Ever since I became a teacher, I’ve started answering a lot of questions. My students ask me questions about my math objectives, my friends ask me questions about my social life, and my family asks me questions about my well-being. But on Wednesday night, at a dinner with TFA donors, I was asked a question I wasn’t fully prepared to answer: “At school, do you ever feel afraid?”
Yes, I’m afraid. But the real question is: of what?
I’m afraid of failing my students. I’m afraid of failing to prepare them for mathematical success, both in future classes and on the EOI. I’m afraid of wasting a day with a failed lesson plan, of losing time. I’m afraid of making an offhand remark that shatters a student’s confidence. I’m afraid of failing to enable them to reach their potential, to become brilliant & capable adults.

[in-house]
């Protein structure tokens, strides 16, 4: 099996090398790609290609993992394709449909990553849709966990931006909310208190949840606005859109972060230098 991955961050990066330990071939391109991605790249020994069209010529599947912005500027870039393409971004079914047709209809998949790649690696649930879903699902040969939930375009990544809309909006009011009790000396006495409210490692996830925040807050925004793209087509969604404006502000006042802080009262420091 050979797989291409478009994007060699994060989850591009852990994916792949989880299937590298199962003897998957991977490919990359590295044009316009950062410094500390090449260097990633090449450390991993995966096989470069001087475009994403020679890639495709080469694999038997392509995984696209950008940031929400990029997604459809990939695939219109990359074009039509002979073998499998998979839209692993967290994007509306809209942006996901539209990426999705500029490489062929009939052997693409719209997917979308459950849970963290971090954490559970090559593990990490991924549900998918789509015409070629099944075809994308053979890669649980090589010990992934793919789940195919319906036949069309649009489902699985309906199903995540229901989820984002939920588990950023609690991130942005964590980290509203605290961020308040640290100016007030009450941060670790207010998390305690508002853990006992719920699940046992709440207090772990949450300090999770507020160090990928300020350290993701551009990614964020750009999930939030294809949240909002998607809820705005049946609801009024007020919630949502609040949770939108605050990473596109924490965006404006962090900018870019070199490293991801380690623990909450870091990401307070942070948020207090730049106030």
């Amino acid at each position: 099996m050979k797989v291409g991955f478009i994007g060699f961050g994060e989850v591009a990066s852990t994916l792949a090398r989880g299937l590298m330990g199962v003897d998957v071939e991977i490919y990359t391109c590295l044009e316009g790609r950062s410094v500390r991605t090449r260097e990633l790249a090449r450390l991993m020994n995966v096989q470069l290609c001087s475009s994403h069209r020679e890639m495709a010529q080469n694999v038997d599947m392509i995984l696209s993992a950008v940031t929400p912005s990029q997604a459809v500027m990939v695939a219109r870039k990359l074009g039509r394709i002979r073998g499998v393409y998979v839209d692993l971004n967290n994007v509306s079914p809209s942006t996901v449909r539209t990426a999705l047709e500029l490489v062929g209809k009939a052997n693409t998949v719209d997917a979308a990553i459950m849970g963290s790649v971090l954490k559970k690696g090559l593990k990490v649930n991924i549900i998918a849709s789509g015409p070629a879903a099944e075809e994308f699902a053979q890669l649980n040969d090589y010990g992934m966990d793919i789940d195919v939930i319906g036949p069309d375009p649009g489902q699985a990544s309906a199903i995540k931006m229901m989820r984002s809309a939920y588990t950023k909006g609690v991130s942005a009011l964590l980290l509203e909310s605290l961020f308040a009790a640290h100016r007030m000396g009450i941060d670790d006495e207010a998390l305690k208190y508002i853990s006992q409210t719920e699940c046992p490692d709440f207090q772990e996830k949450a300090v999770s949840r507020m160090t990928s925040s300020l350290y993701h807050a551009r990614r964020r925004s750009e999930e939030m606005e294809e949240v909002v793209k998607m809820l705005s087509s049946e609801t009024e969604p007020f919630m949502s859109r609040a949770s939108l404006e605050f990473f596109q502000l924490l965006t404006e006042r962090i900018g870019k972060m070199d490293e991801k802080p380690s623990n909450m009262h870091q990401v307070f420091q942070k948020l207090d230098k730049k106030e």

Never once have I feared for my safety at school or the safety of the students in my classroom.
The TFA community is broader and more diverse than we often realize, composed of corps members, staff members, alumni, students, parents, other teachers, other schools, political figures, nonprofit organizations, and so much more. We are all united by a common goal: empowering our students to succeed, at both a daily level and a systemic level.
Being asked about fearing for my safety reminded me that, while we’re all united under a common goal, each of our perspectives is limited. As a TFA corps member, I am lucky to have a foot in “both worlds,” to shed a light into what my school really looks like.
I believe there is so much potential in the breadth of this community of people who care — so much potential to make long-lasting changes in all parts of OKC. I’d love to start uniting members of the greater community with students in my classroom — particularly because many of our donors live near my school.
Now, my question is this: where to begin?